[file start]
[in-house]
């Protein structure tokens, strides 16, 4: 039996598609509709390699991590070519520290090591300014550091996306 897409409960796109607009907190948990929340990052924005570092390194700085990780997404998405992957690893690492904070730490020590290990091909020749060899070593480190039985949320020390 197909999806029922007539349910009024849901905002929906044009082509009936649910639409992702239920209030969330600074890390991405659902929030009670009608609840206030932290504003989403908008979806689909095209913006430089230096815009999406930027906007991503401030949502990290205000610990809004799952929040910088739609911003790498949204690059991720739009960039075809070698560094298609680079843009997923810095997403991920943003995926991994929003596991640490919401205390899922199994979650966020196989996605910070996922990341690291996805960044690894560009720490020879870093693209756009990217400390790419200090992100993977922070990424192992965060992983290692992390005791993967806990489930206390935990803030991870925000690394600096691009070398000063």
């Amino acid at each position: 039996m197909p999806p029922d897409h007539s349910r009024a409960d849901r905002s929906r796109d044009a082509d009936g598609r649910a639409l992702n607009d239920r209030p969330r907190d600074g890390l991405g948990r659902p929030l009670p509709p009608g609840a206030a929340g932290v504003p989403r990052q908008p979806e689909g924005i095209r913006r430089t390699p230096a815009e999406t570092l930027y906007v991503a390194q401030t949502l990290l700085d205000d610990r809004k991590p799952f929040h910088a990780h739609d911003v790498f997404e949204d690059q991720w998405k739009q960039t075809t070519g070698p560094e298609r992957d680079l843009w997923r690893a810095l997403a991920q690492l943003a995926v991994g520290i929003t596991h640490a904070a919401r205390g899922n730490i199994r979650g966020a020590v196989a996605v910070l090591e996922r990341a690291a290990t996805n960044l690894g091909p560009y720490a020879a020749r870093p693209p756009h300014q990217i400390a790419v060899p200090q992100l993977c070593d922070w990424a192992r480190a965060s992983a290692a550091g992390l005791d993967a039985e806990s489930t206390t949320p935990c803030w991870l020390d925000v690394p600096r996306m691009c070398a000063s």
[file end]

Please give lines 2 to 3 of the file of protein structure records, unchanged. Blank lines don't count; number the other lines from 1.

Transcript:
């Protein structure tokens, strides 16, 4: 039996598609509709390699991590070519520290090591300014550091996306 897409409960796109607009907190948990929340990052924005570092390194700085990780997404998405992957690893690492904070730490020590290990091909020749060899070593480190039985949320020390 197909999806029922007539349910009024849901905002929906044009082509009936649910639409992702239920209030969330600074890390991405659902929030009670009608609840206030932290504003989403908008979806689909095209913006430089230096815009999406930027906007991503401030949502990290205000610990809004799952929040910088739609911003790498949204690059991720739009960039075809070698560094298609680079843009997923810095997403991920943003995926991994929003596991640490919401205390899922199994979650966020196989996605910070996922990341690291996805960044690894560009720490020879870093693209756009990217400390790419200090992100993977922070990424192992965060992983290692992390005791993967806990489930206390935990803030991870925000690394600096691009070398000063």
């Amino acid at each position: 039996m197909p999806p029922d897409h007539s349910r009024a409960d849901r905002s929906r796109d044009a082509d009936g598609r649910a639409l992702n607009d239920r209030p969330r907190d600074g890390l991405g948990r659902p929030l009670p509709p009608g609840a206030a929340g932290v504003p989403r990052q908008p979806e689909g924005i095209r913006r430089t390699p230096a815009e999406t570092l930027y906007v991503a390194q401030t949502l990290l700085d205000d610990r809004k991590p799952f929040h910088a990780h739609d911003v790498f997404e949204d690059q991720w998405k739009q960039t075809t070519g070698p560094e298609r992957d680079l843009w997923r690893a810095l997403a991920q690492l943003a995926v991994g520290i929003t596991h640490a904070a919401r205390g899922n730490i199994r979650g966020a020590v196989a996605v910070l090591e996922r990341a690291a290990t996805n960044l690894g091909p560009y720490a020879a020749r870093p693209p756009h300014q990217i400390a790419v060899p200090q992100l993977c070593d922070w990424a192992r480190a965060s992983a290692a550091g992390l005791d993967a039985e806990s489930t206390t949320p935990c803030w991870l020390d925000v690394p600096r996306m691009c070398a000063s």